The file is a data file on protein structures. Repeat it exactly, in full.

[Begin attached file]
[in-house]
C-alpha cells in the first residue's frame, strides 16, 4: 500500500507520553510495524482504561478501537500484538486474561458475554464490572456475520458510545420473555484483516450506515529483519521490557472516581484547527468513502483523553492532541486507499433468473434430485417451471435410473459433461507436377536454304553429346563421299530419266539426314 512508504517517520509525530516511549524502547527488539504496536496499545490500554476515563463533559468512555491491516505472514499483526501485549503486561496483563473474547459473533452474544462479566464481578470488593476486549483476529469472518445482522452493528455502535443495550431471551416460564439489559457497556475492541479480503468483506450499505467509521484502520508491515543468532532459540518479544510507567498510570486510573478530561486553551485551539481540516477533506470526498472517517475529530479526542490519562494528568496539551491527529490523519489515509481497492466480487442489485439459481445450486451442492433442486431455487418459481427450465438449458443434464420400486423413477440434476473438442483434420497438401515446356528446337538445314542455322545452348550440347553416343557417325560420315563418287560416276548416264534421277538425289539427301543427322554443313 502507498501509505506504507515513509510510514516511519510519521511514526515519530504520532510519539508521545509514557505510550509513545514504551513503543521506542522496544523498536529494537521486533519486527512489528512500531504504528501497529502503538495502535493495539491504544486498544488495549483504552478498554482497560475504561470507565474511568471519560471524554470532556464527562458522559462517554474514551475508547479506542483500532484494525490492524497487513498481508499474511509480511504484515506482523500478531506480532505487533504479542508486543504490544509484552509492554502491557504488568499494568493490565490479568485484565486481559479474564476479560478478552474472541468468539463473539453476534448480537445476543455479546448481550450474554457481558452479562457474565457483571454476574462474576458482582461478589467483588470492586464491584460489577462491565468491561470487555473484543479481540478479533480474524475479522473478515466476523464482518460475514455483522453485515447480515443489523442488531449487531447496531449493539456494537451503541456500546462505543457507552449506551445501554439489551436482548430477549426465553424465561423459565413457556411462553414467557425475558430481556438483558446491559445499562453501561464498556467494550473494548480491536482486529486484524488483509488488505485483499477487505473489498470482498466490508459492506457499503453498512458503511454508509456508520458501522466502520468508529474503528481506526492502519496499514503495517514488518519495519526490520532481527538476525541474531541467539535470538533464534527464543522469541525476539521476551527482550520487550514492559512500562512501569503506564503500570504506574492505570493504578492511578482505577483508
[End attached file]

[in-house]
C-alpha cells in the first residue's frame, strides 16, 4: 500500500507520553510495524482504561478501537500484538486474561458475554464490572456475520458510545420473555484483516450506515529483519521490557472516581484547527468513502483523553492532541486507499433468473434430485417451471435410473459433461507436377536454304553429346563421299530419266539426314 512508504517517520509525530516511549524502547527488539504496536496499545490500554476515563463533559468512555491491516505472514499483526501485549503486561496483563473474547459473533452474544462479566464481578470488593476486549483476529469472518445482522452493528455502535443495550431471551416460564439489559457497556475492541479480503468483506450499505467509521484502520508491515543468532532459540518479544510507567498510570486510573478530561486553551485551539481540516477533506470526498472517517475529530479526542490519562494528568496539551491527529490523519489515509481497492466480487442489485439459481445450486451442492433442486431455487418459481427450465438449458443434464420400486423413477440434476473438442483434420497438401515446356528446337538445314542455322545452348550440347553416343557417325560420315563418287560416276548416264534421277538425289539427301543427322554443313 502507498501509505506504507515513509510510514516511519510519521511514526515519530504520532510519539508521545509514557505510550509513545514504551513503543521506542522496544523498536529494537521486533519486527512489528512500531504504528501497529502503538495502535493495539491504544486498544488495549483504552478498554482497560475504561470507565474511568471519560471524554470532556464527562458522559462517554474514551475508547479506542483500532484494525490492524497487513498481508499474511509480511504484515506482523500478531506480532505487533504479542508486543504490544509484552509492554502491557504488568499494568493490565490479568485484565486481559479474564476479560478478552474472541468468539463473539453476534448480537445476543455479546448481550450474554457481558452479562457474565457483571454476574462474576458482582461478589467483588470492586464491584460489577462491565468491561470487555473484543479481540478479533480474524475479522473478515466476523464482518460475514455483522453485515447480515443489523442488531449487531447496531449493539456494537451503541456500546462505543457507552449506551445501554439489551436482548430477549426465553424465561423459565413457556411462553414467557425475558430481556438483558446491559445499562453501561464498556467494550473494548480491536482486529486484524488483509488488505485483499477487505473489498470482498466490508459492506457499503453498512458503511454508509456508520458501522466502520468508529474503528481506526492502519496499514503495517514488518519495519526490520532481527538476525541474531541467539535470538533464534527464543522469541525476539521476551527482550520487550514492559512500562512501569503506564503500570504506574492505570493504578492511578482505577483508